The Japanese Language and why learning it can be hard

With the sudden increase in the Japanese Economical might after the second world war and its steady cultural impact due to technology, manga and cartoons, people have been more interested in Japanese culture than ever. Japan is still a largely conservative society with modernity picking up steadily despite an ageing population. But assimilating into that society can be hard. The most important reason being the difficulty a non-native shall face in learning their language.

Modern Japanese is a fairly new language – just like modern Italian, French, Mandarin or Hindi. Before the Meiji restoration, every part of Japan had a local language that was similar to but nor exactly the way in which Japanese speak it today. Ancient and Medieval Chinese led to the formation of the script that the Japanese used. The Meiji restoration meant that Japanese as spoken in the court of Kyoto was exported to all provinces and the need for a new script was needed. This led to creation of three scripts in the modern times – the Kanji or the Old Japanese – the one influenced by ancient and medieval Chinese characters. The next are the two modern scripts – Hiragana script that is used to express vernacular terms and words in the vocabulary while the Katakana script is used to write words borrowed from other countries. For example AC and Fridge or refrigerator will be written in Katakana while Fuji, Tokyo etc will be written in Hiragana.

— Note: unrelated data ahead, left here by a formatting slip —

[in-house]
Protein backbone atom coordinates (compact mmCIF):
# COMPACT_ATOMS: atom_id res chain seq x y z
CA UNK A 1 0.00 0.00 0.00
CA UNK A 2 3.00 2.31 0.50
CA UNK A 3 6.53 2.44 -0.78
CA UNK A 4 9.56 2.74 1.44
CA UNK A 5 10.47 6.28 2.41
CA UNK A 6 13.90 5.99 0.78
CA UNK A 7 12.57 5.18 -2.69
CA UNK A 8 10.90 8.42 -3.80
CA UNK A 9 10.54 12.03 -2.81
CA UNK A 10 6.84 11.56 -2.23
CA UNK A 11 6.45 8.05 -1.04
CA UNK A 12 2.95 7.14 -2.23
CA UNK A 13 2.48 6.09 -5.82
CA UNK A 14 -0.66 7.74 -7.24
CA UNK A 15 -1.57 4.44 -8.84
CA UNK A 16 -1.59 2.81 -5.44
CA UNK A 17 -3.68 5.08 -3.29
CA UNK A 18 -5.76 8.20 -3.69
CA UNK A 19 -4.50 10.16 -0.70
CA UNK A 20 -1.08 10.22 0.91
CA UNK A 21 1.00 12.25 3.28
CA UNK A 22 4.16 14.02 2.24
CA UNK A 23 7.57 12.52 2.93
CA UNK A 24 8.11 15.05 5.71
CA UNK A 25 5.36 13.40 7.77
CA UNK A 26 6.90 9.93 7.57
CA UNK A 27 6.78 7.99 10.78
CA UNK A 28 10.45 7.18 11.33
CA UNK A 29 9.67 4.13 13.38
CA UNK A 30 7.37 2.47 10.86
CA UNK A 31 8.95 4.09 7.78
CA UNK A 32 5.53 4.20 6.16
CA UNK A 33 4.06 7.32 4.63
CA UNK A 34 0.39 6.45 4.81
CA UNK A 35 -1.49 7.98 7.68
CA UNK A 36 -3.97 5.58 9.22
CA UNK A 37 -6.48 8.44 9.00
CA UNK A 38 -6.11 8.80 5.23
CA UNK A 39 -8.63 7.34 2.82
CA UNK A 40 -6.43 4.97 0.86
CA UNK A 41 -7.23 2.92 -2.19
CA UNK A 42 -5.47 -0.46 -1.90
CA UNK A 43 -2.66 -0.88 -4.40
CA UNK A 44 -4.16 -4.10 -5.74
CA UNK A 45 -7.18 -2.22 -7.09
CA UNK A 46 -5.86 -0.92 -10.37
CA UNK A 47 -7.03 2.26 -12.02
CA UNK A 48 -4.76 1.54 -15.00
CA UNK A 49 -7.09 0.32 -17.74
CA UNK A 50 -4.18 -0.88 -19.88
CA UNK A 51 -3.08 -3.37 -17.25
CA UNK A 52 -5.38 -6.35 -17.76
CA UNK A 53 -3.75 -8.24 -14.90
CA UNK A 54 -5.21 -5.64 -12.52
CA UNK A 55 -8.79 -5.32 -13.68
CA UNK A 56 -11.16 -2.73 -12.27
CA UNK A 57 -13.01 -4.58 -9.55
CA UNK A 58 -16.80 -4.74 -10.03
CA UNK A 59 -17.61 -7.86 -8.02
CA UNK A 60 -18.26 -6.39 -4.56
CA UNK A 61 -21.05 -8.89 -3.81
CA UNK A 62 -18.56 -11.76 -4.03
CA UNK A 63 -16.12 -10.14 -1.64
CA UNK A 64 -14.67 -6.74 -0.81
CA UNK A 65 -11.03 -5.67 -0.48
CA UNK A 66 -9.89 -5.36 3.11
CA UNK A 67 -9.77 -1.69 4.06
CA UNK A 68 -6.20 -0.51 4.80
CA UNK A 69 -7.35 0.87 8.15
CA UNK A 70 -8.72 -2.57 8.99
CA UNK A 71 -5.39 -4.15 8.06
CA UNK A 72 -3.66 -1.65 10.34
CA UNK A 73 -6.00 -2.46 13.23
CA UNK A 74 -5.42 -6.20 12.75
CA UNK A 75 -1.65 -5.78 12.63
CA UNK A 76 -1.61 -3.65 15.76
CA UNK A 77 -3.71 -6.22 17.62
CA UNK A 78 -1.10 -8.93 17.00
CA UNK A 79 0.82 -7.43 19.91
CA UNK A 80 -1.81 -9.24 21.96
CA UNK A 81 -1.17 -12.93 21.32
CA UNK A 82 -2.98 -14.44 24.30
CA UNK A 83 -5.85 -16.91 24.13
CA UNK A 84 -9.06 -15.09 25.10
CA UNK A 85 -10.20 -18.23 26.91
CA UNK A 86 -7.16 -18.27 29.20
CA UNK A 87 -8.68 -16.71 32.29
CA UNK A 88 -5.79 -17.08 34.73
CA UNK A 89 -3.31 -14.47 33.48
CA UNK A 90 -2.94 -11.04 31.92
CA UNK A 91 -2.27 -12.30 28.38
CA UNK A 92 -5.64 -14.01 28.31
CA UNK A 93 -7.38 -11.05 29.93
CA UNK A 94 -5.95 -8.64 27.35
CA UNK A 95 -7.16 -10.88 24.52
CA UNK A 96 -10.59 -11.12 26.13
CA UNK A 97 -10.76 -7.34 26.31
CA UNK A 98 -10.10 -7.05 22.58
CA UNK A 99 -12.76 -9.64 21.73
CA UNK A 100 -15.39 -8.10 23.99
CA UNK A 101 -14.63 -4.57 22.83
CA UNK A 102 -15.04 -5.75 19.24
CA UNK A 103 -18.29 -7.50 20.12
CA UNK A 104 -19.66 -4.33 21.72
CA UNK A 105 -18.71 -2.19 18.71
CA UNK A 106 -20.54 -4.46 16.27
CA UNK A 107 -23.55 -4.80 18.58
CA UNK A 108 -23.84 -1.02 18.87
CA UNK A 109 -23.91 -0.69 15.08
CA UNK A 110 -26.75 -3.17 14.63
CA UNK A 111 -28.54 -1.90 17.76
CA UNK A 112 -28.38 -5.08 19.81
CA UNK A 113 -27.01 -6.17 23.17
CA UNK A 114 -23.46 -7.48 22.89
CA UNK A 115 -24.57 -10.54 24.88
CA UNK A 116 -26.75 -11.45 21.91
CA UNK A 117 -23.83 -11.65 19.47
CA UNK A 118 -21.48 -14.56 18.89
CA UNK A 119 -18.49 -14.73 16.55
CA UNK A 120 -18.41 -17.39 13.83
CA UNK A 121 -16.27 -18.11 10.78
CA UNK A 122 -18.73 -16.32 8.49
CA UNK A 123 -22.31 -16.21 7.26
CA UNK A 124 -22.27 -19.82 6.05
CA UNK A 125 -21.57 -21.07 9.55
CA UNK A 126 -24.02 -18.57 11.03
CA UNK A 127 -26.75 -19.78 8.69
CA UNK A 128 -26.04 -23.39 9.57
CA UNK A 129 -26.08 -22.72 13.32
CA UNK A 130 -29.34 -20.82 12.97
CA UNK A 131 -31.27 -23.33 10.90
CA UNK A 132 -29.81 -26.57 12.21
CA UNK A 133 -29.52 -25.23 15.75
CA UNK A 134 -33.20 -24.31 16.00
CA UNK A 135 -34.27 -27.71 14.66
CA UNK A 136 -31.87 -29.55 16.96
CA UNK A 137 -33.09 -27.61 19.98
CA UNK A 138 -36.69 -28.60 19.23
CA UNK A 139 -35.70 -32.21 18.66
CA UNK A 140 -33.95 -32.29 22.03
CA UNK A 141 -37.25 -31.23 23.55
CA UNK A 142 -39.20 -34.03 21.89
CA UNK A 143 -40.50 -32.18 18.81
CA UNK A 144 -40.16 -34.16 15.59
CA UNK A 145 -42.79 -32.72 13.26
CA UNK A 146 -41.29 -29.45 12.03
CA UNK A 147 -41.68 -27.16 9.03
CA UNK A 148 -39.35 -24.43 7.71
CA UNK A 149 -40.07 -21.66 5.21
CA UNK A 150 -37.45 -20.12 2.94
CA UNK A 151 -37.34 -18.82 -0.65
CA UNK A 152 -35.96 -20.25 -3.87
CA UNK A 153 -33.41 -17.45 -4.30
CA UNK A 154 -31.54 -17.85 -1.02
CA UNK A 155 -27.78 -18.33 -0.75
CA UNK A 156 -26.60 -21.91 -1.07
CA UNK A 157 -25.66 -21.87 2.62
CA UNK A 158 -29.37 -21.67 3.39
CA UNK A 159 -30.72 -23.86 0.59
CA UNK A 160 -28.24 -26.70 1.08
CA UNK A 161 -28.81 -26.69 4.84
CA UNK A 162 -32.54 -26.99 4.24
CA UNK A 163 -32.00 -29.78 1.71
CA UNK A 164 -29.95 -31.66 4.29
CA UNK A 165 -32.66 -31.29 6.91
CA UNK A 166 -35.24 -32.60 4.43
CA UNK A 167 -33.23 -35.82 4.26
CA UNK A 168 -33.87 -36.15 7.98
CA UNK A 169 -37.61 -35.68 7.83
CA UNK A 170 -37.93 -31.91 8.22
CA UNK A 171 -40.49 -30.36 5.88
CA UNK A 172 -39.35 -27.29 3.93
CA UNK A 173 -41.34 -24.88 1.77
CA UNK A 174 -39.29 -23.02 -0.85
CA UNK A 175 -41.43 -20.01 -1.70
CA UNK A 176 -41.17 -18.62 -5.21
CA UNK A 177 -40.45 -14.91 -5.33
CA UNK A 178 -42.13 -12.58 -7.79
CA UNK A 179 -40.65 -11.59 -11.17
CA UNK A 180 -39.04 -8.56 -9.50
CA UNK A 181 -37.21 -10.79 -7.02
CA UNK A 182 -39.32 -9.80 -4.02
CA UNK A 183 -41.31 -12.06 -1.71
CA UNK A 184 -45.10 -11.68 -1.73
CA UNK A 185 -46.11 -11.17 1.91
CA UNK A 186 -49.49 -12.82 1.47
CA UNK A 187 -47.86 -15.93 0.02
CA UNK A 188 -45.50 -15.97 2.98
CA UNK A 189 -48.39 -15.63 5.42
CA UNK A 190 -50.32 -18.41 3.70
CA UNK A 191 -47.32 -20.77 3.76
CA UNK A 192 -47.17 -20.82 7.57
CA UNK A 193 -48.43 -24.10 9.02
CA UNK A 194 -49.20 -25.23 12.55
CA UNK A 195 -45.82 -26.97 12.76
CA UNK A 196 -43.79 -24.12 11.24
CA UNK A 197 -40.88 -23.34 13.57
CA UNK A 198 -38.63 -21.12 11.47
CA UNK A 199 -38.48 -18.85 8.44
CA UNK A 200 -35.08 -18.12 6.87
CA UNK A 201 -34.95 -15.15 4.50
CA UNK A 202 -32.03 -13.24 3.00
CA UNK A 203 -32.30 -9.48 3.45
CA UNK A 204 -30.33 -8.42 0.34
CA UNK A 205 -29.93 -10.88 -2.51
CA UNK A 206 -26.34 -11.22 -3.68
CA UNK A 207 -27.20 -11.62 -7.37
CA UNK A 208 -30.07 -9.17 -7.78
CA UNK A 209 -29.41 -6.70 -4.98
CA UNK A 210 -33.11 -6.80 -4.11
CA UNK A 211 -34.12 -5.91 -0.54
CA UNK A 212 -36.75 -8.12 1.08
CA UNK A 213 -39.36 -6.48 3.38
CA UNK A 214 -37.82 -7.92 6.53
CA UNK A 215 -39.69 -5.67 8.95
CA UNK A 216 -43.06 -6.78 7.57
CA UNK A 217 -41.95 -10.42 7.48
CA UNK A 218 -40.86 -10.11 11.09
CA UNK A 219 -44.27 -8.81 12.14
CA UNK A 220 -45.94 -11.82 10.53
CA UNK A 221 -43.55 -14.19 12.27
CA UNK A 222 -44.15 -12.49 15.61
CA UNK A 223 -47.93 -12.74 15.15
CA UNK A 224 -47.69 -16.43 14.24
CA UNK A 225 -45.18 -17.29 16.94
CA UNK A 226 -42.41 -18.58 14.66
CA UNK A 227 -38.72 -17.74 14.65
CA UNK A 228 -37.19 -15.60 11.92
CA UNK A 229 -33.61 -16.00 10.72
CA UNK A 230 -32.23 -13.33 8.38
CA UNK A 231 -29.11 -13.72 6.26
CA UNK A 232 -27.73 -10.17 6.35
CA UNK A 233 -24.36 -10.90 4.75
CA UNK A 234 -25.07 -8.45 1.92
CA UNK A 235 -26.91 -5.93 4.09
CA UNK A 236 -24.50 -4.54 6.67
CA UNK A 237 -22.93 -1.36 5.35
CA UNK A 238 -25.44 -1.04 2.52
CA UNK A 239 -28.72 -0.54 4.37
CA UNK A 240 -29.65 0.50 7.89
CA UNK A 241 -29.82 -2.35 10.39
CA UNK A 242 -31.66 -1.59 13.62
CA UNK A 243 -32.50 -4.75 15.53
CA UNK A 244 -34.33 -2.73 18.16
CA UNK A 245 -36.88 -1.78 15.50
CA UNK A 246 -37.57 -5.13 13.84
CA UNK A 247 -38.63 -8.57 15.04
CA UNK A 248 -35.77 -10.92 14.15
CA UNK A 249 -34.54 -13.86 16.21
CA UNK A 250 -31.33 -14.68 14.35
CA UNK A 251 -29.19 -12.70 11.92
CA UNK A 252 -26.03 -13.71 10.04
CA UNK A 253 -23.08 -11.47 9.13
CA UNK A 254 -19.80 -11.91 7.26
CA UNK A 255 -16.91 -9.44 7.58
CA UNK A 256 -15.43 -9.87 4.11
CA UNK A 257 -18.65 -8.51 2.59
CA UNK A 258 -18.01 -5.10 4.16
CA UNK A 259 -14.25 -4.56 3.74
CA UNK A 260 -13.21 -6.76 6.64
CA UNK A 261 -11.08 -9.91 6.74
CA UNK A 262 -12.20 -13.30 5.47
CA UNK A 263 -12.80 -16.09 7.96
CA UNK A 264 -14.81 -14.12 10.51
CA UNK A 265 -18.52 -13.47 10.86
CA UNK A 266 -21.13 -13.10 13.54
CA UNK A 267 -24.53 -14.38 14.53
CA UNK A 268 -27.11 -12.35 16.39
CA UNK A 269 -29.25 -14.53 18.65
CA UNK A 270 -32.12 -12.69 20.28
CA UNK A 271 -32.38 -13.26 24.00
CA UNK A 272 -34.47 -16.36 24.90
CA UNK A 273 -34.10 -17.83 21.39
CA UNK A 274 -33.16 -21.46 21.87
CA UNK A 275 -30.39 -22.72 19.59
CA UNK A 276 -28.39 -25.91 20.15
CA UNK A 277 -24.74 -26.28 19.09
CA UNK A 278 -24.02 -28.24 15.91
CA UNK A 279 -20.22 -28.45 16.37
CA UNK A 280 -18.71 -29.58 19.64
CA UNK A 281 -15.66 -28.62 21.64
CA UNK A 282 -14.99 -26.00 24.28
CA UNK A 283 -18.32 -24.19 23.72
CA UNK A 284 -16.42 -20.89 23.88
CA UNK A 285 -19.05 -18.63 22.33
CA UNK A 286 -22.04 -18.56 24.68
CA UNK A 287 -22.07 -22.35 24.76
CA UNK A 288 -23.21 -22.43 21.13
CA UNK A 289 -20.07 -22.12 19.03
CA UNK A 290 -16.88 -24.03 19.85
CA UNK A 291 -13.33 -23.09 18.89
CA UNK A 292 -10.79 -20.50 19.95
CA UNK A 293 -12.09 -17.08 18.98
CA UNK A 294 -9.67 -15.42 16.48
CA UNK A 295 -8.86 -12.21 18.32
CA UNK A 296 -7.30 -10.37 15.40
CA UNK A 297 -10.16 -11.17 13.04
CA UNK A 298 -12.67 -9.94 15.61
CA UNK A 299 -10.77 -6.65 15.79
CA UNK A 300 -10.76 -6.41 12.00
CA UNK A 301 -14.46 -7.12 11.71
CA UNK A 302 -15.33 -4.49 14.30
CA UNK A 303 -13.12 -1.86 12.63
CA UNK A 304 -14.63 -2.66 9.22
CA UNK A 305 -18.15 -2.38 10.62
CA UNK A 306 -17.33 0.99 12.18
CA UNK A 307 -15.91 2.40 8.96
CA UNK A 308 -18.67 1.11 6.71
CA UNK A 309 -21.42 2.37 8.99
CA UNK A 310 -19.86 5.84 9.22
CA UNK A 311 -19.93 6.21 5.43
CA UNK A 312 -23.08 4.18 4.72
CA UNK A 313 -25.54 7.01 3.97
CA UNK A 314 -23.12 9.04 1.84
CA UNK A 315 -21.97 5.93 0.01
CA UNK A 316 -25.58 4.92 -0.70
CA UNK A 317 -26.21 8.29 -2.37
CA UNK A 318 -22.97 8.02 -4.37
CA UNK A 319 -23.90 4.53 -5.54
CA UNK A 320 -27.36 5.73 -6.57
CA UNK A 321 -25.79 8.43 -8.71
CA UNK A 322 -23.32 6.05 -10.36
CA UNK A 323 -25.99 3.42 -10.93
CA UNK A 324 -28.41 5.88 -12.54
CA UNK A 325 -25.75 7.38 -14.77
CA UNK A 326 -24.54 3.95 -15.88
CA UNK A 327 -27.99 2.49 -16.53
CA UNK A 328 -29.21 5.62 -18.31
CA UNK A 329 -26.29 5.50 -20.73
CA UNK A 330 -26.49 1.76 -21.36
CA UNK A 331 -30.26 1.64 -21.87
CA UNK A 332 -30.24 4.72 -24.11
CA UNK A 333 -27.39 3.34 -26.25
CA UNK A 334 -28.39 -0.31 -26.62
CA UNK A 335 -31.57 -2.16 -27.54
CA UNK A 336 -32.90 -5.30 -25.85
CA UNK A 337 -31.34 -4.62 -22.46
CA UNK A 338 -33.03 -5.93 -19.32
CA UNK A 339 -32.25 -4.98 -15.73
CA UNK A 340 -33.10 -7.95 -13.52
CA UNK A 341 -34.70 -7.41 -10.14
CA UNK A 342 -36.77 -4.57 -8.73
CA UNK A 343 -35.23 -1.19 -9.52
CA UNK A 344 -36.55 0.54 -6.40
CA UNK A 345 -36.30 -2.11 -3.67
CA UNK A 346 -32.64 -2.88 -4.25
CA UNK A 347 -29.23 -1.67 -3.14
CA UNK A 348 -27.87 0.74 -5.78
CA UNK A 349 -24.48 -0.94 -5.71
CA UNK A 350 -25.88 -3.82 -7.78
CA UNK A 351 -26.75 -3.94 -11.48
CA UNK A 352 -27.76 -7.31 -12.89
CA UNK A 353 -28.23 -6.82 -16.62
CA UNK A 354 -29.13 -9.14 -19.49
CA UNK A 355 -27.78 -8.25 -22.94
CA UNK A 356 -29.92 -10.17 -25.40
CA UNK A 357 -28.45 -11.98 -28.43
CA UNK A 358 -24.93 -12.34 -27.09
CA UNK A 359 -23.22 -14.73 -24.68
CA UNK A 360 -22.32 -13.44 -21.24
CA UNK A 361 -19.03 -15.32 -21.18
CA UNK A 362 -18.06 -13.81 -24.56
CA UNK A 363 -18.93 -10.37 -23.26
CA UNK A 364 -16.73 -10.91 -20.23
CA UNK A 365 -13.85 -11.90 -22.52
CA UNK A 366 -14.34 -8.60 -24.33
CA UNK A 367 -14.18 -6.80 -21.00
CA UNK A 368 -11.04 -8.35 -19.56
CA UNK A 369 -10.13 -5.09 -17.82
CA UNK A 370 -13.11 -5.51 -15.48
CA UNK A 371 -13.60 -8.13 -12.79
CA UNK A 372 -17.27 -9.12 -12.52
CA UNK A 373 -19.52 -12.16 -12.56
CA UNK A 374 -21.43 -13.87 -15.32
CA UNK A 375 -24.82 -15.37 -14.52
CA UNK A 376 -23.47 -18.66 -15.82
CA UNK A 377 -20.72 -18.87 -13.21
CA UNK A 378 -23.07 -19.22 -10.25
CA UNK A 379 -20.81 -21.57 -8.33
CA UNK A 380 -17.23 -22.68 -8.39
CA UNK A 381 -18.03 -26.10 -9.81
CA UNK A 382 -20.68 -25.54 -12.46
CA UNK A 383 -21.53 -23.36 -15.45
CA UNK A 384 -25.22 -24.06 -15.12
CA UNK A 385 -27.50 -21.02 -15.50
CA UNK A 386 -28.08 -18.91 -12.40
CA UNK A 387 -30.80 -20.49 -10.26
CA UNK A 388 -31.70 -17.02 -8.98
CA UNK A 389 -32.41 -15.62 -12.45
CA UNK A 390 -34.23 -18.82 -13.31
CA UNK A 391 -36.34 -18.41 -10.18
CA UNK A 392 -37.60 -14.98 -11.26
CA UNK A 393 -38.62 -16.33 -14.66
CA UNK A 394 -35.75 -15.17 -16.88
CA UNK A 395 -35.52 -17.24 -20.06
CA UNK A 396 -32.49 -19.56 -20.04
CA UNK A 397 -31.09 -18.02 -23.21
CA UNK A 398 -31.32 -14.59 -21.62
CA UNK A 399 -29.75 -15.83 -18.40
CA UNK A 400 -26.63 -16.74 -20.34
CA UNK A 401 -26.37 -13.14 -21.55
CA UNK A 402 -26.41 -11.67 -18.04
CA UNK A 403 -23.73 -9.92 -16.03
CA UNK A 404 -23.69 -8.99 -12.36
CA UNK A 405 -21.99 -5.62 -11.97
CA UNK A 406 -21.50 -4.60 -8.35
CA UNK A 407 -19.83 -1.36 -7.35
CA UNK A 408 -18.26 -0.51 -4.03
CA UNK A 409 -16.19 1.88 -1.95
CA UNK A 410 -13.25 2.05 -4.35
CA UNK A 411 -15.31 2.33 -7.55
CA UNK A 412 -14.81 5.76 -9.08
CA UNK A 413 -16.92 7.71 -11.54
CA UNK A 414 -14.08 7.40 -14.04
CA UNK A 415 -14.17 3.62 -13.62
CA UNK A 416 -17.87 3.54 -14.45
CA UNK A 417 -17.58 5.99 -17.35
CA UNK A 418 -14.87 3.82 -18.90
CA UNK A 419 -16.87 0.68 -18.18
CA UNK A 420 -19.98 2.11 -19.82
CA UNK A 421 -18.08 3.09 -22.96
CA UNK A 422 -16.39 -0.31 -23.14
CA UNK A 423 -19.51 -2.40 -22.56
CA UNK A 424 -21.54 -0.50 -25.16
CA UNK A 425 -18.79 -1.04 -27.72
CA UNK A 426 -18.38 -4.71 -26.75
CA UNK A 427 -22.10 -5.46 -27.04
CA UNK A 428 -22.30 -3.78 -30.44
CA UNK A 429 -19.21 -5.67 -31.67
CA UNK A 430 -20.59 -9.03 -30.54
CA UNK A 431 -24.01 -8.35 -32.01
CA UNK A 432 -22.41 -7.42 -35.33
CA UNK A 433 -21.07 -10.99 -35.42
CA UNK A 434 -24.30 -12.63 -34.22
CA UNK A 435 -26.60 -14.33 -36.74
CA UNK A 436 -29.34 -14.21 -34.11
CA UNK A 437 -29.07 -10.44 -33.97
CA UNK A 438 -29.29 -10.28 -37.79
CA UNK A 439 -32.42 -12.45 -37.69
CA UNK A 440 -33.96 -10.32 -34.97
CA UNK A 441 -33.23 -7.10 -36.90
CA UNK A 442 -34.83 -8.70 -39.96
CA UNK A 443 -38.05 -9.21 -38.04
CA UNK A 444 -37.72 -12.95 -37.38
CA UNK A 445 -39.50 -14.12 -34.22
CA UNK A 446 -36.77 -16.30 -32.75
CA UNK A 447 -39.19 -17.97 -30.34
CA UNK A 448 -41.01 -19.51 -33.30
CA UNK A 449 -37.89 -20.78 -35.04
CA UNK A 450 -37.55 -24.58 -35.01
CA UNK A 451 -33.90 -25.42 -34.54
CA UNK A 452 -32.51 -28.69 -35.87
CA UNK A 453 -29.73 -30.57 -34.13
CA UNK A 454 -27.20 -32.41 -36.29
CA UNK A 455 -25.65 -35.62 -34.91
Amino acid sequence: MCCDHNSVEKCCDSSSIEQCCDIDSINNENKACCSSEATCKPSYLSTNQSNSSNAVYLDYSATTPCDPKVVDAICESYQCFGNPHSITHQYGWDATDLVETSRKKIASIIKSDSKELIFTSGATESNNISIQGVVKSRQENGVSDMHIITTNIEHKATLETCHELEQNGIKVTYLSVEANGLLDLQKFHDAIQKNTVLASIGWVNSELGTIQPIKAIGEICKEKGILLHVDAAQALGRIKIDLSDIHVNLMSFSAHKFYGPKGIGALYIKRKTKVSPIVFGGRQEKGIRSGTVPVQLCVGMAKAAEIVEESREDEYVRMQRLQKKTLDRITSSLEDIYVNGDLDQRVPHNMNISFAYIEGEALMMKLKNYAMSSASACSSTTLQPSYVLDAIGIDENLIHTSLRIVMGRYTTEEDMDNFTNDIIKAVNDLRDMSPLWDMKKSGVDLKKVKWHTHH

Now, the Japanese language unlike English, Hindi and Arabic is a phonetic language. That means that it does not have standard alphabets with vowels and consonants that then group together to form words but rather sounds that make the alphabets of the language. So, both the Hiragana and Katakana scripts have 72 characters each. And writing or using even these characters has to follow some non-standard rules of phonetics.

Finally, Japanese is a language with a very strict emphasis on seniority. While this exists in most other languages as well – except Roman languages like English, in languages like Hindi and North Indian Bhojpuri, Nepali Hindi, Tamil etc., it is only about the addition of suffixes to the root word or in languages like Urdu, there is no such seniority needed because all the people are addressed in a high degree of respect. Japanese however might have different words that have the same meaning but suit different situations – casual, formal or with elders.

Finally, please don’t say goodbye to a Japanese guy. That is considered rude. The better expressions are see you soon or take care.

Arigatou Gozaimasu! ありがとうございます

Happy Learning!